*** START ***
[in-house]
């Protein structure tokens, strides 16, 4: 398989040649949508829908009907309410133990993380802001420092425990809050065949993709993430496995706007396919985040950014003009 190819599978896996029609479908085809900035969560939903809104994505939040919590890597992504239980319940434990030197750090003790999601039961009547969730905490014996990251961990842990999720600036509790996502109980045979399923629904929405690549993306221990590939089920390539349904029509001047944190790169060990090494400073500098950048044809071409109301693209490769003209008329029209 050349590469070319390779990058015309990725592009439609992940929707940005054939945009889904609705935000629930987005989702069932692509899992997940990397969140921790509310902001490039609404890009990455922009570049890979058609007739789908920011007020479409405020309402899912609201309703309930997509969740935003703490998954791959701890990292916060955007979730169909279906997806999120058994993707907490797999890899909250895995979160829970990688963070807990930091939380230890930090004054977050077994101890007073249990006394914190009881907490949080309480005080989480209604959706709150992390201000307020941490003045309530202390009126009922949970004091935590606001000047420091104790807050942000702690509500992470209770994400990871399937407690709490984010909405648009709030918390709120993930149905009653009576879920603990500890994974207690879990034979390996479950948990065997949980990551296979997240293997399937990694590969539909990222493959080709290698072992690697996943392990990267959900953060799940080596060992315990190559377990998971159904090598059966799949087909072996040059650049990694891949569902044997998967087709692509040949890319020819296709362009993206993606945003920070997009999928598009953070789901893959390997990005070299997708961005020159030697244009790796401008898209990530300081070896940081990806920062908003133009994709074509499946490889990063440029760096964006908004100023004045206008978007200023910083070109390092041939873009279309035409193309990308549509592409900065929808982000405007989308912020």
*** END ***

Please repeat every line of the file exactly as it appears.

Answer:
[in-house]
């Protein structure tokens, strides 16, 4: 398989040649949508829908009907309410133990993380802001420092425990809050065949993709993430496995706007396919985040950014003009 190819599978896996029609479908085809900035969560939903809104994505939040919590890597992504239980319940434990030197750090003790999601039961009547969730905490014996990251961990842990999720600036509790996502109980045979399923629904929405690549993306221990590939089920390539349904029509001047944190790169060990090494400073500098950048044809071409109301693209490769003209008329029209 050349590469070319390779990058015309990725592009439609992940929707940005054939945009889904609705935000629930987005989702069932692509899992997940990397969140921790509310902001490039609404890009990455922009570049890979058609007739789908920011007020479409405020309402899912609201309703309930997509969740935003703490998954791959701890990292916060955007979730169909279906997806999120058994993707907490797999890899909250895995979160829970990688963070807990930091939380230890930090004054977050077994101890007073249990006394914190009881907490949080309480005080989480209604959706709150992390201000307020941490003045309530202390009126009922949970004091935590606001000047420091104790807050942000702690509500992470209770994400990871399937407690709490984010909405648009709030918390709120993930149905009653009576879920603990500890994974207690879990034979390996479950948990065997949980990551296979997240293997399937990694590969539909990222493959080709290698072992690697996943392990990267959900953060799940080596060992315990190559377990998971159904090598059966799949087909072996040059650049990694891949569902044997998967087709692509040949890319020819296709362009993206993606945003920070997009999928598009953070789901893959390997990005070299997708961005020159030697244009790796401008898209990530300081070896940081990806920062908003133009994709074509499946490889990063440029760096964006908004100023004045206008978007200023910083070109390092041939873009279309035409193309990308549509592409900065929808982000405007989308912020």